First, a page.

Publisher's note: This post appears in Beaufort County NOW, courtesy of the Civitas Institute, and reported by its Author, Leah Byers.
"There are more people trapped in slavery today than ever before in human history,"
according to the End It Movement
, a coalition of nonprofits fighting against human trafficking. The group reports that there are over 40 million victims of modern day slavery in the world today.
How does human trafficking affect North Carolina? What are we, as a state, doing to combat this issue, and what more can be done?
The issue of human trafficking has gained recent traction in the public consciousness, perhaps in part due to the arrest and subsequent death of child abuser Jeffrey Epstein
in 2019. As the Epstein case continues to unfold, many Americans are questioning the prevalence of pedophilia and human trafficking more broadly in the US.
The National Human Trafficking Hotline
reports that North Carolina had the 11th highest number of human trafficking cases in 2019 among the states. The full report
on North Carolina from 2018 - the most recent year available - revealed the state had 287 cases of human trafficking that year, equating to 853 victims and 161 traffickers found.
These numbers include both sex trafficking and forced labor trafficking, and the hotline notes that the numbers are likely much lower than the reality due to underreporting.
North Carolina has taken steps in recent years to combat human trafficking in the state. The North Carolina Human Trafficking Commission (NCHTC) was originally created in the 2012 state budget
on a temporary basis, and was permanently enacted with a 2013 bill
NCHTC is housed in the judicial branch and is tasked with research, advocacy, and providing practical assistance to local law enforcement. Perhaps its most important function is informing public policy through legislative recommendations. The General Assembly passed the NCHTC's 2019 recommendations
on a bi-partisan basis during the last long legislative session. The recommendations and legislation deal with how the law criminalizes trafficking and provides avenues of civil relief for victims.
In addition to the NCHTC, the state Department of Administration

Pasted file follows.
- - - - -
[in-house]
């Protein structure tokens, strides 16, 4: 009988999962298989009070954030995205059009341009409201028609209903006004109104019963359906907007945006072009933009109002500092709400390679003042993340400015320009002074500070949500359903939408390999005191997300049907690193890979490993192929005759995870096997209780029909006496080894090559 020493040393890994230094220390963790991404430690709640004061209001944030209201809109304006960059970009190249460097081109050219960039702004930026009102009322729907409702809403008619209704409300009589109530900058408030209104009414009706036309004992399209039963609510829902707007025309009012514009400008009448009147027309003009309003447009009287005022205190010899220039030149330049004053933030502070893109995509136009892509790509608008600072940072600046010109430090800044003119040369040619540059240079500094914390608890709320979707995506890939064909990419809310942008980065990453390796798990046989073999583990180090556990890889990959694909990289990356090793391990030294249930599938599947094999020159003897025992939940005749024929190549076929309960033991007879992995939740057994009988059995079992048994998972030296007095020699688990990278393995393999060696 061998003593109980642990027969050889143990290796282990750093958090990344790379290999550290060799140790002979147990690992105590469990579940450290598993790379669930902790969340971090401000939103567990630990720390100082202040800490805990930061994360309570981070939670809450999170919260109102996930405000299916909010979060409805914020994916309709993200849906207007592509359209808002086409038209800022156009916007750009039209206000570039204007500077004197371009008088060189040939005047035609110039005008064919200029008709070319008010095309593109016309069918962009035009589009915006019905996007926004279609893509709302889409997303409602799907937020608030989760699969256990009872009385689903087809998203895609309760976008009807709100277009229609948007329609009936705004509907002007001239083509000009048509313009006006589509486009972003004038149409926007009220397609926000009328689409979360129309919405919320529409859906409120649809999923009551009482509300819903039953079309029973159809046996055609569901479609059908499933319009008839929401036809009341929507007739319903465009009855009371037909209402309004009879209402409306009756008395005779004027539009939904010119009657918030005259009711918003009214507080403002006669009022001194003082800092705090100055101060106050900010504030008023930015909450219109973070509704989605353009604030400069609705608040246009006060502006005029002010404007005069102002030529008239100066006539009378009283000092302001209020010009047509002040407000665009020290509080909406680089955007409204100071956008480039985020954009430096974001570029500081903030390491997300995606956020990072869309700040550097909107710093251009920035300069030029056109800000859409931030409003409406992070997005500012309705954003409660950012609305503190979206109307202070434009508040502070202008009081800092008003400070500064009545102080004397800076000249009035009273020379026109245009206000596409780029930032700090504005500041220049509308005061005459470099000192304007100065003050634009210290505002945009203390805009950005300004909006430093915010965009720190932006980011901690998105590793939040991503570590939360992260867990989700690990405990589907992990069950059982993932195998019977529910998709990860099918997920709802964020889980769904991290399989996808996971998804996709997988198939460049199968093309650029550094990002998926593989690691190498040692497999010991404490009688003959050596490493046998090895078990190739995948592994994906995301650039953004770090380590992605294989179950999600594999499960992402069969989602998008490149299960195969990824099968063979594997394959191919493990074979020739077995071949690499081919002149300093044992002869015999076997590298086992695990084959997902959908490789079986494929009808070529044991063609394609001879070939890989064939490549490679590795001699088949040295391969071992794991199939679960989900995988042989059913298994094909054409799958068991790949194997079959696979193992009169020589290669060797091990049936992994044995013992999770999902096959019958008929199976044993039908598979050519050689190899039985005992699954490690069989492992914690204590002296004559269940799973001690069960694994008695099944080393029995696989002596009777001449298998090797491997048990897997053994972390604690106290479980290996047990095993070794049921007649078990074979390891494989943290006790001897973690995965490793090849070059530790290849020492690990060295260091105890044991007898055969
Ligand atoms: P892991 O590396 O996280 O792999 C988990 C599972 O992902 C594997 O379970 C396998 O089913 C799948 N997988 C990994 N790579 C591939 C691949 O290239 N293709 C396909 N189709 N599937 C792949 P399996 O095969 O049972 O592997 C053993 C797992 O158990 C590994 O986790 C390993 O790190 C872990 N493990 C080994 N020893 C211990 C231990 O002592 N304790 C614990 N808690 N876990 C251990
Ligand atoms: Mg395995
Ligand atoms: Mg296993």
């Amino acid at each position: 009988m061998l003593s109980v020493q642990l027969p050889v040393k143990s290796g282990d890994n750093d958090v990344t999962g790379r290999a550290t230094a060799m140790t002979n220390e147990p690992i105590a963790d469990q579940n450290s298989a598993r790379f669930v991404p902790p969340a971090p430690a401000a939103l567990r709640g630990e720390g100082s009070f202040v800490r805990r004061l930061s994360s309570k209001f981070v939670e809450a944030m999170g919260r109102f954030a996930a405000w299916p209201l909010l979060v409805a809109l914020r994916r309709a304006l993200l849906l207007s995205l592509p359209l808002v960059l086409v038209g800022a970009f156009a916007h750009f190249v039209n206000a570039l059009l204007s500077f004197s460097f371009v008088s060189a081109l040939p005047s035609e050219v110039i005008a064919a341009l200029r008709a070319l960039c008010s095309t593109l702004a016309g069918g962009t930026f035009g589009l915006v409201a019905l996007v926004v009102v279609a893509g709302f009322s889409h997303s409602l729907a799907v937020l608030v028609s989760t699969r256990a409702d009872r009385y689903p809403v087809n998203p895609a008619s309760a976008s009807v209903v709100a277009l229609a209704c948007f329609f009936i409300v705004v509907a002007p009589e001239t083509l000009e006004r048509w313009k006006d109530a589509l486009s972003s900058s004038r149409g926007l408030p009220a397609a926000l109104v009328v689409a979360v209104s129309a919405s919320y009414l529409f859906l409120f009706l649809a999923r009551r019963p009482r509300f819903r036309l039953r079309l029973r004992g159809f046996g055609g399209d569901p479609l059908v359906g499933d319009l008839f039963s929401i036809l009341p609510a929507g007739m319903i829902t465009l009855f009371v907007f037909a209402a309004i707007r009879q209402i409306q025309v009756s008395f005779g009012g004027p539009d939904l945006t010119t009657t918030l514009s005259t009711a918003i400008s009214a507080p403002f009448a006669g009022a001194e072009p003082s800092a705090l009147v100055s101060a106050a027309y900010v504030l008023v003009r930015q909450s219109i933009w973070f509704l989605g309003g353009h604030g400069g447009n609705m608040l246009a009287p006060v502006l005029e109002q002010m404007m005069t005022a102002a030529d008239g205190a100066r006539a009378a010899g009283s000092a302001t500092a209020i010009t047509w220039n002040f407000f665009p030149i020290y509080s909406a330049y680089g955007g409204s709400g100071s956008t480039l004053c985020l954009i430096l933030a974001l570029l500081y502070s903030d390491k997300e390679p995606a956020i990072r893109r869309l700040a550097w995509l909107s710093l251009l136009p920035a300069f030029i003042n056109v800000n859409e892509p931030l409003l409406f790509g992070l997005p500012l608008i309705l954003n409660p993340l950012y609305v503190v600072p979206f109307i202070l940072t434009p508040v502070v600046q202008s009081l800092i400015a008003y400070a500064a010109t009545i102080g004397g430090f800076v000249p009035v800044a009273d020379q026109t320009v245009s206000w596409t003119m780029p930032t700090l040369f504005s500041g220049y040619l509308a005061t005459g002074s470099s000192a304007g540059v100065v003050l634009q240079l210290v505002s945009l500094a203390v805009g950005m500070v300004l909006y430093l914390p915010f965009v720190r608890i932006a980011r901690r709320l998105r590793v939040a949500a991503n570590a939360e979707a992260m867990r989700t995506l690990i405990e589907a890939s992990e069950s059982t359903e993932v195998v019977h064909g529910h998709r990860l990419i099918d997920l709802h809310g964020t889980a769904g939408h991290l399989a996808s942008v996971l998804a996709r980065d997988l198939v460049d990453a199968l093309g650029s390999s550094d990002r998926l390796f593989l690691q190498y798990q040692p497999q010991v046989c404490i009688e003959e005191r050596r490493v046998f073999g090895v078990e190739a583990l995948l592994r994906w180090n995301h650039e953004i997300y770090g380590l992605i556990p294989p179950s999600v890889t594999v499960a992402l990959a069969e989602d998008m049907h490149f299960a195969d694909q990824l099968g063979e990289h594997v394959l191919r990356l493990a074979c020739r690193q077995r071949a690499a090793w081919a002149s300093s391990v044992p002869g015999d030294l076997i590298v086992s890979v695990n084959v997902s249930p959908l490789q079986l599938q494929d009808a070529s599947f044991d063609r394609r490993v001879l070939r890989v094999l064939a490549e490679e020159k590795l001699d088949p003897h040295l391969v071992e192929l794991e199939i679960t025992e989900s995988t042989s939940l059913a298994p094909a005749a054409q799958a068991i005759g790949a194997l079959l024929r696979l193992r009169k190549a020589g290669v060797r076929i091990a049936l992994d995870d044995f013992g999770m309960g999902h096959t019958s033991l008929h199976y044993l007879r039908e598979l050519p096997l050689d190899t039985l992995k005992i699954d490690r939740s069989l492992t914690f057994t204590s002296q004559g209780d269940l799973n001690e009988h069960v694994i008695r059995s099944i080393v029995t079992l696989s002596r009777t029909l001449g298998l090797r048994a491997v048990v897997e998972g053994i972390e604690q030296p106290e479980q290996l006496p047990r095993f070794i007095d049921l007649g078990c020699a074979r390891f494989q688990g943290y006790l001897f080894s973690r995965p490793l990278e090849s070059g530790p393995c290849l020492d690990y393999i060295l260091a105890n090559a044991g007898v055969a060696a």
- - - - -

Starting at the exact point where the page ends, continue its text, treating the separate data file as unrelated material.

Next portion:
also has several programs geared towards human trafficking prevention. Project C.O.P.E. is geared towards youth while SEE NC is geared towards "marginalized and under-served" communities (although it is unclear from their website on how they define those terms).
From a public policy perspective, it seems as if the state is taking pro-active measures to combat human trafficking. According to the NCHTC's fact sheet,
"North Carolina received an "A" rating in the national fight against human trafficking, according to a 2019 report produced by Shared Hope International. North Carolina's report card rating of 94 is an improvement from the 90 rating received in 2018 and a significant improvement from the 61 (or D) rating in 2011. North Carolina's ranking among states improved from 9th in 2018 to 8th overall over the past year."
With this in mind, the natural next question is "What else can be done?"
Combating human trafficking is certainly an issue worthy of public investment through government intervention. Through law enforcement and the judicial system, much of the responsibility to respond does fall to government. Most people would probably be glad that their tax dollars were being put to good use, in contrast to many other areas in which government intervenes inappropriately.
But conservatives know that government alone is never the answer. The work of nonprofits should not be minimized in this effort. Additionally, institutions such as churches and community groups have a role to play. I first learned about the End It Movement at a 2012 Christian conference
for young people that highlighted the cause and raised a subsequent $3 million to help fight human trafficking.
An overwhelming message from many of the organizations - governmental or otherwise - leading the fight against human trafficking is that raising awareness is key. As mentioned, the National Human Trafficking Hotline says that their numbers are likely understated due to under reporting. Knowing the warning signs and speaking up when someone may be in danger is a way in which all North Carolinians can join the fight. For more information, visit the End It Movement website here.